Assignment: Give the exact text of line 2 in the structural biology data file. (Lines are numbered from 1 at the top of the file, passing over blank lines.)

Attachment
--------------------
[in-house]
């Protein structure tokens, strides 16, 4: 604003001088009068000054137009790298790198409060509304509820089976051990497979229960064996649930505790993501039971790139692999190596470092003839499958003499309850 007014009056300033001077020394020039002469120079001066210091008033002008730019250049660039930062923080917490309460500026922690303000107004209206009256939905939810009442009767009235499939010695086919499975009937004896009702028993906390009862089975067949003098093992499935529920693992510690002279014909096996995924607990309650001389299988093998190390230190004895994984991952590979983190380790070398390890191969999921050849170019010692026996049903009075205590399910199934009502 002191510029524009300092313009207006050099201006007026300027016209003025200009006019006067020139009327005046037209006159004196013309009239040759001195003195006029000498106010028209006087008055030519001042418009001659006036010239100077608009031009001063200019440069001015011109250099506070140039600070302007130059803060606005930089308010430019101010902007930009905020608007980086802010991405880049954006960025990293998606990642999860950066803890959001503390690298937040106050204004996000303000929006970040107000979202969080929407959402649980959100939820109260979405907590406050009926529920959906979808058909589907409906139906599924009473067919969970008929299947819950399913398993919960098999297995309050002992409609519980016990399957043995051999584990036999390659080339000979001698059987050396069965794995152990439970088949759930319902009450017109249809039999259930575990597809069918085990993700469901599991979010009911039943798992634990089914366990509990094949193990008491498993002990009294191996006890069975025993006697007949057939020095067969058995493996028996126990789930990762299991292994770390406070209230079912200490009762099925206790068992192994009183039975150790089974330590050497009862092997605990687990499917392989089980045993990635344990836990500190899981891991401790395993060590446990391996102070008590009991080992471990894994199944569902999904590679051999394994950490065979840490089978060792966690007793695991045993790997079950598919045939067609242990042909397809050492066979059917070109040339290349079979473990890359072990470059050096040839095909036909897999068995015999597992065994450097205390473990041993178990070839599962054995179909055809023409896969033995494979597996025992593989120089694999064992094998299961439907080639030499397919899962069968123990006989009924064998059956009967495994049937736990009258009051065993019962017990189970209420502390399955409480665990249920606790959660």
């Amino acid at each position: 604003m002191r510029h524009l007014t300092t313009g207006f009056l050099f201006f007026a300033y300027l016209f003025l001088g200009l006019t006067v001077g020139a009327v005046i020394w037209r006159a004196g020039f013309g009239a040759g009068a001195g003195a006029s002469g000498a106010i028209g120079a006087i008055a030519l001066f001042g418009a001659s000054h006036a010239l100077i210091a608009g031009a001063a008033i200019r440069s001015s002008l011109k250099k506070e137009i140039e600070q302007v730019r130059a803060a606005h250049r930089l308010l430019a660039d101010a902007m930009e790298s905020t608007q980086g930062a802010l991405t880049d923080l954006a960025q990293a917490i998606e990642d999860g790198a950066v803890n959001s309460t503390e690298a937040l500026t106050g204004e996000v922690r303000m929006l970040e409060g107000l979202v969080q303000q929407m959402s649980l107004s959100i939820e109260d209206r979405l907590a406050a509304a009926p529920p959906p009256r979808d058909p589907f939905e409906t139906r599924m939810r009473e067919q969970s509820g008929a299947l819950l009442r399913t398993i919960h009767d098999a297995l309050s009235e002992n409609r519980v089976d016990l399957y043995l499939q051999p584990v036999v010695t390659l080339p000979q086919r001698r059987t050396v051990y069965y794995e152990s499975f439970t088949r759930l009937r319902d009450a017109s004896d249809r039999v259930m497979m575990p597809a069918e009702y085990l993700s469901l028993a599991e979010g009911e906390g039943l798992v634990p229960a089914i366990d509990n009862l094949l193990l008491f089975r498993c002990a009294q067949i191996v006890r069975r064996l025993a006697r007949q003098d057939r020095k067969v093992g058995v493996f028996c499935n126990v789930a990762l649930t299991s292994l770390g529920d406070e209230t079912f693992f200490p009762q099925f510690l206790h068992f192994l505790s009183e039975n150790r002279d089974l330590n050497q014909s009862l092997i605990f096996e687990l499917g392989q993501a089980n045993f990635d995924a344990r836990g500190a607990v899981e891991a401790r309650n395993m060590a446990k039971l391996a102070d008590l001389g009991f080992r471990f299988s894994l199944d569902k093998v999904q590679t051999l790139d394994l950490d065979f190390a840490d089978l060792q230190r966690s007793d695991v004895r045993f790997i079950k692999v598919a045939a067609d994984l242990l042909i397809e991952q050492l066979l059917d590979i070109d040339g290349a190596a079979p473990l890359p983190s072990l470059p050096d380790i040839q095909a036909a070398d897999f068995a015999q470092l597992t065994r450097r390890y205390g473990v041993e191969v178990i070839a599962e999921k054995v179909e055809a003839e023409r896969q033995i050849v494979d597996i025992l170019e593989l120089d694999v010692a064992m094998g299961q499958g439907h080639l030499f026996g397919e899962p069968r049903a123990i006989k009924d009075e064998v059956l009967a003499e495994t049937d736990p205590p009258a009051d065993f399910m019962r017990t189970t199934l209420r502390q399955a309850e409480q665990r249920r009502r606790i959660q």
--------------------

């Protein structure tokens, strides 16, 4: 604003001088009068000054137009790298790198409060509304509820089976051990497979229960064996649930505790993501039971790139692999190596470092003839499958003499309850 007014009056300033001077020394020039002469120079001066210091008033002008730019250049660039930062923080917490309460500026922690303000107004209206009256939905939810009442009767009235499939010695086919499975009937004896009702028993906390009862089975067949003098093992499935529920693992510690002279014909096996995924607990309650001389299988093998190390230190004895994984991952590979983190380790070398390890191969999921050849170019010692026996049903009075205590399910199934009502 002191510029524009300092313009207006050099201006007026300027016209003025200009006019006067020139009327005046037209006159004196013309009239040759001195003195006029000498106010028209006087008055030519001042418009001659006036010239100077608009031009001063200019440069001015011109250099506070140039600070302007130059803060606005930089308010430019101010902007930009905020608007980086802010991405880049954006960025990293998606990642999860950066803890959001503390690298937040106050204004996000303000929006970040107000979202969080929407959402649980959100939820109260979405907590406050009926529920959906979808058909589907409906139906599924009473067919969970008929299947819950399913398993919960098999297995309050002992409609519980016990399957043995051999584990036999390659080339000979001698059987050396069965794995152990439970088949759930319902009450017109249809039999259930575990597809069918085990993700469901599991979010009911039943798992634990089914366990509990094949193990008491498993002990009294191996006890069975025993006697007949057939020095067969058995493996028996126990789930990762299991292994770390406070209230079912200490009762099925206790068992192994009183039975150790089974330590050497009862092997605990687990499917392989089980045993990635344990836990500190899981891991401790395993060590446990391996102070008590009991080992471990894994199944569902999904590679051999394994950490065979840490089978060792966690007793695991045993790997079950598919045939067609242990042909397809050492066979059917070109040339290349079979473990890359072990470059050096040839095909036909897999068995015999597992065994450097205390473990041993178990070839599962054995179909055809023409896969033995494979597996025992593989120089694999064992094998299961439907080639030499397919899962069968123990006989009924064998059956009967495994049937736990009258009051065993019962017990189970209420502390399955409480665990249920606790959660």